Whale Trail Android release is "litmus test" for premium pricing
UsTwo co-founder Matt Mills claims he was wrong to avoid freemium model
UsTwo co-founder Matt Mills has claimed that the Android release of its iOS game Whale Trail this week could be company's final "premium" priced release.
In a statement acquired by PocketGamer.biz, Mills explained that the 140,000 downloads Whale Trail received on iOS did not cover its production costs - the game is priced at 99c /69p on the App Store, but UsTwo invested $250,000 to develop both versions.
"We had invested a lot of money making and marketing a game for the masses and it failed to reach the masses," he said.
"Although we're still getting around 500 to 700 downloads a day on iOS, we quite rightly feel it's not enough for a game of such quality. So our conclusion is that we were wrong to go premium."
The Android release will also be priced at 99c/69p, and Mills wants 45,000 downloads in the "first few months" on sale as a "litmus test" for the viability of charging for high-quality games on mobile platforms.
"If we shift less than this, then we can safely say premium is no longer sustainable for UsTwo and others like us in terms of investment," he added. "We simply need to see ROI over a shorter time period."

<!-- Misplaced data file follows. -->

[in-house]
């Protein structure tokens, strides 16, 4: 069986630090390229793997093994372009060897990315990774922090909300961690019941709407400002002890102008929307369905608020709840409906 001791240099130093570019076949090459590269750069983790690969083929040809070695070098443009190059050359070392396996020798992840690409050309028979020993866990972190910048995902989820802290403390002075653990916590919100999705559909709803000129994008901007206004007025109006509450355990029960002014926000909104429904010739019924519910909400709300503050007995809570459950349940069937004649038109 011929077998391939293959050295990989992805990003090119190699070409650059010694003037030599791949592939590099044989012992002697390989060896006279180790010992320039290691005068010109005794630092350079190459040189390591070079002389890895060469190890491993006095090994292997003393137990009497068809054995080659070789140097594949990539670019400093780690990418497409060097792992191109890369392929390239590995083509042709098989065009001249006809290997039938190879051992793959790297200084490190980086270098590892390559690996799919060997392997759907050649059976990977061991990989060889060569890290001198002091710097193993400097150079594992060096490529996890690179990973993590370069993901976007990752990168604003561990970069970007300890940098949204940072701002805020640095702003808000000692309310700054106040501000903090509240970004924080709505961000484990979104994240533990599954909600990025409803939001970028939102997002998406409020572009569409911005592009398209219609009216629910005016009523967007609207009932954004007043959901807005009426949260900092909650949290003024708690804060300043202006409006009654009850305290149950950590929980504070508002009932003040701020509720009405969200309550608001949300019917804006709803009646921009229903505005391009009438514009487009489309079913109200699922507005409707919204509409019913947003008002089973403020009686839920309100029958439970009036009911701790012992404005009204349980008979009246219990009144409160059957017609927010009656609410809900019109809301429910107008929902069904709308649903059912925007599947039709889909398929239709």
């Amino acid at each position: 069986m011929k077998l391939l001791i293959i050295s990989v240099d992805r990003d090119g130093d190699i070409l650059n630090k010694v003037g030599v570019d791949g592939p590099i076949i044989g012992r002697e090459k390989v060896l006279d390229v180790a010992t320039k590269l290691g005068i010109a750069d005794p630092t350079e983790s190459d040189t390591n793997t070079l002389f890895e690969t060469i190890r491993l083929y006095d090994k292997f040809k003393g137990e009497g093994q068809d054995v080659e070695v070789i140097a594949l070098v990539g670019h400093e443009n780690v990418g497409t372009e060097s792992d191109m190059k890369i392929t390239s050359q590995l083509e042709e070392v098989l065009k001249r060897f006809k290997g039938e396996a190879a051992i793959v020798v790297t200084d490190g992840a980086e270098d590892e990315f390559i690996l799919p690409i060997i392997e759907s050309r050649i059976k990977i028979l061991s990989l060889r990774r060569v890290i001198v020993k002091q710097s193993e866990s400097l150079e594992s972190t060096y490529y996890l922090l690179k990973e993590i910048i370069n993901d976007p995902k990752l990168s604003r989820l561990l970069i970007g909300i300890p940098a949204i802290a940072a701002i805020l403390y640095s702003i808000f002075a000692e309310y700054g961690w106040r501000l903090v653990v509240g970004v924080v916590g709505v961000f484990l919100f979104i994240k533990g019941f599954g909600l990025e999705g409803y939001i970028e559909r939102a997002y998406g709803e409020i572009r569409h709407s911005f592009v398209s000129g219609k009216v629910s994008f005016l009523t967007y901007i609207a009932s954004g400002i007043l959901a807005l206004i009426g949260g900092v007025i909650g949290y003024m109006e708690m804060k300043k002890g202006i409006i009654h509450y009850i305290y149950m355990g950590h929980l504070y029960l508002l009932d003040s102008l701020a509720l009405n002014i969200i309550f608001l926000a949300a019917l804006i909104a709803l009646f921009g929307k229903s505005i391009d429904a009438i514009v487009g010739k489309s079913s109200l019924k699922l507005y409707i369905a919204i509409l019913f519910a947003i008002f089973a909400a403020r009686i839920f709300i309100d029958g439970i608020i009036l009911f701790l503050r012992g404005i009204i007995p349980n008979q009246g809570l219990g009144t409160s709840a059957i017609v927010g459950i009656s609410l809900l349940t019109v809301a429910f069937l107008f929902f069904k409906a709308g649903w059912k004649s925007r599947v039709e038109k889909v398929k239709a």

"This is a chance to see if Android users accept or reject a game that has so far cost £250,000 across both platforms to create and market and continually update with new content."
In August, 2011, Mills wrote an editorial for PocketGamer.biz about the company's decision to, "remain as far away as possible from the F-word - freemium," for Whale Trail's iOS release.
"The last time I looked, gaming was about art, playability, enjoyment and fun, not about complex ways of getting users to spend money on items that don't actually exist in the real world."
"Besides, we don't have the time or patience to study the mechanics, infrastructure and psychology needed to make a freemium game actually work."
However, while many developers are still uncomfortable with the free-to-play model, a number of studies published in 2011 indicated that freemium downloads and revenue are dominating the smartphone business.